Bolognaise Sauce


Bolognaise Sauce

  • Servings: 4
  • Difficulty: Easy
  • Print

Meat sauce ingredients


You will need some variation of the following:

  • 1 large onion, peeled and chopped
  • 2 garlic cloves, peeled and chopped
  • ± 2T olive or coconut oil
  • 500g minced beef
  • 400g tin of tomatoes
  • 1 small packet or tin of tomato paste
  • 2 rosemary stalks
  • 2t NoMU beef rub
  • 1 Knorr beef stockpot
  • 1t sugar
  • A slug of wine (red or white) or a couple of teaspoons of vinegar

Optional extras:

  • Carrots, peeled and thinly sliced
  • Aubergine, peeled and chopped
  • Red, yellow or green peppers, chopped
  • Peas (only add these about ten minutes before serving or they will be mushy)
  • Chilli (depending on how hot you like it)
  • Curry powder
  • Coriander seeds or breyani mix


Make sure you’ve chopped everything as necessary. Heat some oil in a pot and add the onion and garlic. Cook on low to medium heat until softened and becoming transparent.

Remove from the pot for now and put a bit more oil in the pot. Add mince and break up with a wooden spoon. You can leave the onions in if you prefer – it just slows the browning process of the mince a bit as there is less surface area in contact with the pan.

Stir mince frequently until it is all brown, with very few pink bits left. Now add all the other ingredients.

Leave to cook on medium heat (it should be bubbling slightly), stirring every now and again. If it starts to look a little dry, add more stock or wine, or even water. Some recipes say it only takes half an hour, but I like to cook mine for about an hour to make sure it’s completely done and all the flavours are blended. If it needs to be drier for your final recipe, cook it a bit longer.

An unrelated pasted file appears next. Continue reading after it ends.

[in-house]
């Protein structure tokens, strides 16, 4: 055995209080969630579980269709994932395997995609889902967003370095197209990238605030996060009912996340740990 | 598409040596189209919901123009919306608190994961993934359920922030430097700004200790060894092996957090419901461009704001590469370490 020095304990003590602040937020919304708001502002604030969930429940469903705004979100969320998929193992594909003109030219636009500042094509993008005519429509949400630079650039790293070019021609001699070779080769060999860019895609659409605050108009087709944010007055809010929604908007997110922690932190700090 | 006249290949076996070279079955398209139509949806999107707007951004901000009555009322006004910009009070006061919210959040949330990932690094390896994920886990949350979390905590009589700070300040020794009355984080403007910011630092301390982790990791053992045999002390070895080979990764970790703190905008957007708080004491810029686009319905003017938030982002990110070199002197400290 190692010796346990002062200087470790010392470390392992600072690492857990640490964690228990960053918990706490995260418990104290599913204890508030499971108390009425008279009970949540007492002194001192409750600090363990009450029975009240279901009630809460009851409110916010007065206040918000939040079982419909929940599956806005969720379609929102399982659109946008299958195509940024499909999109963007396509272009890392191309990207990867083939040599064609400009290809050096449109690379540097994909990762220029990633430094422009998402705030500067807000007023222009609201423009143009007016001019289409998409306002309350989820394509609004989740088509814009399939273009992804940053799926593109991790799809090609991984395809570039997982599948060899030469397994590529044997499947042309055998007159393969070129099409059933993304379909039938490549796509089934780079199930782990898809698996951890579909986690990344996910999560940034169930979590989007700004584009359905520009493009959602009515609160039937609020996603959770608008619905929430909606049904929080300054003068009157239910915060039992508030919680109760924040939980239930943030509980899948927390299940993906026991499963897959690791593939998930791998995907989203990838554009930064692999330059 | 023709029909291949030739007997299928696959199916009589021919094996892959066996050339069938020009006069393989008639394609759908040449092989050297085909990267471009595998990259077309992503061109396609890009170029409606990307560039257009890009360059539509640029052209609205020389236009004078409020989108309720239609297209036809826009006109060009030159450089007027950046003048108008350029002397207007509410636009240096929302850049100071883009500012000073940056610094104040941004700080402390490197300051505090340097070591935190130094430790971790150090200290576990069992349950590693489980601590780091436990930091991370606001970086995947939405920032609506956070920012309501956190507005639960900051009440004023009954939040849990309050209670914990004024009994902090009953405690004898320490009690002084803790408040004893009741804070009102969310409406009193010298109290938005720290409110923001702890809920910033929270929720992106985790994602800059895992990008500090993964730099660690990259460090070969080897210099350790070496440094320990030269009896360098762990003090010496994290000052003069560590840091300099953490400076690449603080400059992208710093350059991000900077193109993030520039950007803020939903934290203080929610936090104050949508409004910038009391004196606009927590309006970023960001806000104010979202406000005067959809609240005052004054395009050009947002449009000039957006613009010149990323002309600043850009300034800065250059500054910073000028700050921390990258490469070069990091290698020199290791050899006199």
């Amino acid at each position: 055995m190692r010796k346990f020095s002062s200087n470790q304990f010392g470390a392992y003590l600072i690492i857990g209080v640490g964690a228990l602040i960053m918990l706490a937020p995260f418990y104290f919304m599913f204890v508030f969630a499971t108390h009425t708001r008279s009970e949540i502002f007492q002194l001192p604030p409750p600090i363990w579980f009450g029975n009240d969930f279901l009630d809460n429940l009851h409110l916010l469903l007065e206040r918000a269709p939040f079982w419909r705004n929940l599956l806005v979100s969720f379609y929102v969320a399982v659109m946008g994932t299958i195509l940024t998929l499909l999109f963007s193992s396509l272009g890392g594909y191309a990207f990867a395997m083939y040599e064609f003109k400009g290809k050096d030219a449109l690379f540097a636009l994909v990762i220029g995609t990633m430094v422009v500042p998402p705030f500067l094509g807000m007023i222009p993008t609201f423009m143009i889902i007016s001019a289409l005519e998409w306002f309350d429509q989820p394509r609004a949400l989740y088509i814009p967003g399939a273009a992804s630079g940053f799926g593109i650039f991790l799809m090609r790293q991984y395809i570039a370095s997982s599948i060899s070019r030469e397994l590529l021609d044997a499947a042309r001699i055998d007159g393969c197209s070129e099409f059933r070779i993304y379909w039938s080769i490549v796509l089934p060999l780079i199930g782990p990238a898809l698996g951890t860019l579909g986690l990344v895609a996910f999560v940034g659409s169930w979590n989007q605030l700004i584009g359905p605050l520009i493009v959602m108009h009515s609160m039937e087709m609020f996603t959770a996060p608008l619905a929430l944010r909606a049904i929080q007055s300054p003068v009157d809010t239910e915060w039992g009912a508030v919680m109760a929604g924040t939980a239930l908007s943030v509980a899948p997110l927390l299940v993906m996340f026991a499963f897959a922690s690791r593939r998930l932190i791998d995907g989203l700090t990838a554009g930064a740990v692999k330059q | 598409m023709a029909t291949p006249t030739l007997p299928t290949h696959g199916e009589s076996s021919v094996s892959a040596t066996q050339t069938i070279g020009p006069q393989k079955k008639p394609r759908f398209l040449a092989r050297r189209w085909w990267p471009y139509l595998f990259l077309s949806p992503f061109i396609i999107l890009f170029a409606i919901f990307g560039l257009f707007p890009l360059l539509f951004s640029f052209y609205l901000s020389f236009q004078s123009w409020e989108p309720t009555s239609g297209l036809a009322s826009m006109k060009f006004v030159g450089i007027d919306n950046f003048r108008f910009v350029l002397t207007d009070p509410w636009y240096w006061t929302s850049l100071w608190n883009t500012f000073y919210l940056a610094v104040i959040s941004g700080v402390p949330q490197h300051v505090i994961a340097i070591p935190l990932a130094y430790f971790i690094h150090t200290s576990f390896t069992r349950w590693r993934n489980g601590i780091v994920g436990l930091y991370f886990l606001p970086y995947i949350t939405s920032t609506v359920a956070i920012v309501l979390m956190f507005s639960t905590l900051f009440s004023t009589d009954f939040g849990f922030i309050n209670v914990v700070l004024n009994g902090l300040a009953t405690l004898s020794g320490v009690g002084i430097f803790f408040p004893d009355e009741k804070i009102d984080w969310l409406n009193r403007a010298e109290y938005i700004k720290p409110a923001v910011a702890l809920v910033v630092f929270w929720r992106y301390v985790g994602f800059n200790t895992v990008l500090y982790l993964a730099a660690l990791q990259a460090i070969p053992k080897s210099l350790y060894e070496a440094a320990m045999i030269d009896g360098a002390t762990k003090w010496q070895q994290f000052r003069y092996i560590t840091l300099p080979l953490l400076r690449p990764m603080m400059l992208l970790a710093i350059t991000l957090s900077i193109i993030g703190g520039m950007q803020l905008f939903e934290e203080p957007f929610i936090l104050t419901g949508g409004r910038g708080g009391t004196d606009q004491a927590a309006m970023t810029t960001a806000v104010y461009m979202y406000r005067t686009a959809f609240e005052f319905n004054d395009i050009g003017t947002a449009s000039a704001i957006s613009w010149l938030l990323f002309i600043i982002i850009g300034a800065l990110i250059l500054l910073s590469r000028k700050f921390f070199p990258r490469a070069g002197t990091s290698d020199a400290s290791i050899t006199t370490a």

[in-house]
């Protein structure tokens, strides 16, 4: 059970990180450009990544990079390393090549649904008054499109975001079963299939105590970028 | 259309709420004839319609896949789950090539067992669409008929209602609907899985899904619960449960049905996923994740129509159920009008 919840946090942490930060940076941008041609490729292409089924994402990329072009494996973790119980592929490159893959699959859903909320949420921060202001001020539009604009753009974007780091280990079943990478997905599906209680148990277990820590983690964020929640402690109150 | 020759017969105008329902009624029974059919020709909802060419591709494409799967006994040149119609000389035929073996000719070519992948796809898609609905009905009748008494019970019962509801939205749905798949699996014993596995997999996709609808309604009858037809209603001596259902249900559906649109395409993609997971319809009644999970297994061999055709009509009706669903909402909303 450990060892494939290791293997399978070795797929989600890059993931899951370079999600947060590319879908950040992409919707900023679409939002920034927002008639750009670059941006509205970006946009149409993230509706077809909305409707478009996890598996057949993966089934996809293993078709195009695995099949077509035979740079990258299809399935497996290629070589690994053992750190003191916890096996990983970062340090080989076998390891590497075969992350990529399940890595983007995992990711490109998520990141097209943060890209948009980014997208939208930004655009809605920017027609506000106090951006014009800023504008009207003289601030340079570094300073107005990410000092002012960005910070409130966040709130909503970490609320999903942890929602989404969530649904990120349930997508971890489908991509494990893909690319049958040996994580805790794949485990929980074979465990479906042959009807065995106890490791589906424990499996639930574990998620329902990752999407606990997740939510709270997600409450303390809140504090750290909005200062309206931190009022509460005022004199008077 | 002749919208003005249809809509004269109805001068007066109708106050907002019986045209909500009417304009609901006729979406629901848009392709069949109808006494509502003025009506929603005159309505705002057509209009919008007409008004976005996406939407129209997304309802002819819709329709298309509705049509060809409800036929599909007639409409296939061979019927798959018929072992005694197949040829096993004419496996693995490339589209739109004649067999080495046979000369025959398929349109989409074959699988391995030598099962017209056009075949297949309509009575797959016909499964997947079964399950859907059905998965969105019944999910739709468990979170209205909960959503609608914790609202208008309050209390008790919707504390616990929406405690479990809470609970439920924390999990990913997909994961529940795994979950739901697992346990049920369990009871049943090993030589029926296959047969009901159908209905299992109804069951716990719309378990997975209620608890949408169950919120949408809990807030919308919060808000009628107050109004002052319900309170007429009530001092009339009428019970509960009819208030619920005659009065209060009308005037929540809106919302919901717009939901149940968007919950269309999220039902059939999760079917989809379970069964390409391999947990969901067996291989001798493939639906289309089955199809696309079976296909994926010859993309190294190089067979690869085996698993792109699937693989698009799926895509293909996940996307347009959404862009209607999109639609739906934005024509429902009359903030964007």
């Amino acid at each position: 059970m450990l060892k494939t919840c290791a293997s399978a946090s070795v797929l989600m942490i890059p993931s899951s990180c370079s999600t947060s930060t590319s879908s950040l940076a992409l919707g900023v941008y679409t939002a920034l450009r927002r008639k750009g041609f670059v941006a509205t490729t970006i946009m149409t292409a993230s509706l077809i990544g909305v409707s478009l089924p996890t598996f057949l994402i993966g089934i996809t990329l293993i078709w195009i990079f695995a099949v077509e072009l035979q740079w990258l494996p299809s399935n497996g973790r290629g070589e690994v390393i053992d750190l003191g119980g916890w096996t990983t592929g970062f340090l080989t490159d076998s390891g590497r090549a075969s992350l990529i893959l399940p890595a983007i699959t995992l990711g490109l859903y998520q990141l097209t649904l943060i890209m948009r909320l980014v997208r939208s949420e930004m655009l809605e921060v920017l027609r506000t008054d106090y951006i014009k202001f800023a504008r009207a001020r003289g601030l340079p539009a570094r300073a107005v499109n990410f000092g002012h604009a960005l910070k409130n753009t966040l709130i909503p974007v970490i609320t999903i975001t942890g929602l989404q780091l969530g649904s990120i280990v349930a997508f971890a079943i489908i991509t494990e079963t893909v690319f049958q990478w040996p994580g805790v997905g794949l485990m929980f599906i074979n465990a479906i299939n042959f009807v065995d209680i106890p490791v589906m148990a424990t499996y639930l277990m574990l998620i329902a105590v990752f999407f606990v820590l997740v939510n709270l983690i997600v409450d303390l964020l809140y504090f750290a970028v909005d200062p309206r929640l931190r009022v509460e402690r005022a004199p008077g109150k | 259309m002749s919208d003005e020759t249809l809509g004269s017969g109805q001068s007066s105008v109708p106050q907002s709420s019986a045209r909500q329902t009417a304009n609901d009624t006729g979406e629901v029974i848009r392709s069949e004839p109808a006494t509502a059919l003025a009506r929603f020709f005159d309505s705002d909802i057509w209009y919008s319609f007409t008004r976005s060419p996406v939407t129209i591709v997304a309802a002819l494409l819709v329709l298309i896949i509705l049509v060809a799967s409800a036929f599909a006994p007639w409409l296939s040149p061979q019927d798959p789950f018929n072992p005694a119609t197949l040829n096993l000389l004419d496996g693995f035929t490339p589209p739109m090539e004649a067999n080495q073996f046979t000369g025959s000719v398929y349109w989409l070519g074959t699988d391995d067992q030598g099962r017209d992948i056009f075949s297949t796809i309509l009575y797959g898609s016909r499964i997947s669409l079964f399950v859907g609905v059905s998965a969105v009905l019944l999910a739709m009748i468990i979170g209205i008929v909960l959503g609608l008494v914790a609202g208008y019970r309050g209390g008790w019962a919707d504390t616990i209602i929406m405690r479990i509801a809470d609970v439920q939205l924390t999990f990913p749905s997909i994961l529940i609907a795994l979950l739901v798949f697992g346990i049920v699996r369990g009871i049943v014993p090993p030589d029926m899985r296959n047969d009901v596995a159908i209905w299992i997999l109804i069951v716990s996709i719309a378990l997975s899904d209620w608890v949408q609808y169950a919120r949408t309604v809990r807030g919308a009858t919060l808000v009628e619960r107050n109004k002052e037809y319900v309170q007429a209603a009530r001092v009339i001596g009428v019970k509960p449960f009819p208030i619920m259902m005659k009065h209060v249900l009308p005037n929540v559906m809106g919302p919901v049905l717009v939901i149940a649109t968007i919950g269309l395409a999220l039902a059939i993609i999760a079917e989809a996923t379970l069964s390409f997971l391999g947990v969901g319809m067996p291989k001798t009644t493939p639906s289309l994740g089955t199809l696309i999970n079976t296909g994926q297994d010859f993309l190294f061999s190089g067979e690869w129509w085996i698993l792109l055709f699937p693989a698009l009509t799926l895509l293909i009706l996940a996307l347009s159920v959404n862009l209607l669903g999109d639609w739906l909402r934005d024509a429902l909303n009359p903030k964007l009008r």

Then either use immediately, or cool and store in the fridge or freezer.

Some Uses for Bolognaise Sauce:

  • Straight up as it is, served with mash and veg or salad
  • On any pasta, with or without cheese sprinkled over
  • On baked potatoes
  • Cottage pie: simply add mashed potato, sprinkle over cheese and/or breadcrumbs and grill it till the cheese is melted
  • Traditional pie (mince should be quite dry): roll out puff pastry, grease a dish, pour in meat and lay pastry (or just pieces of pastry) on top, make a couple of holes to let the steam escape, then bake till pastry is risen and golden brown
  • Lasagne (mince should be quite wet): layer with lasagne sheets and cheese sauce
  • Moussaka: layer with baked or fried aubergine slices and cheese sauce


© Alexandra Lawrence and Inspired Nourishment, 2014


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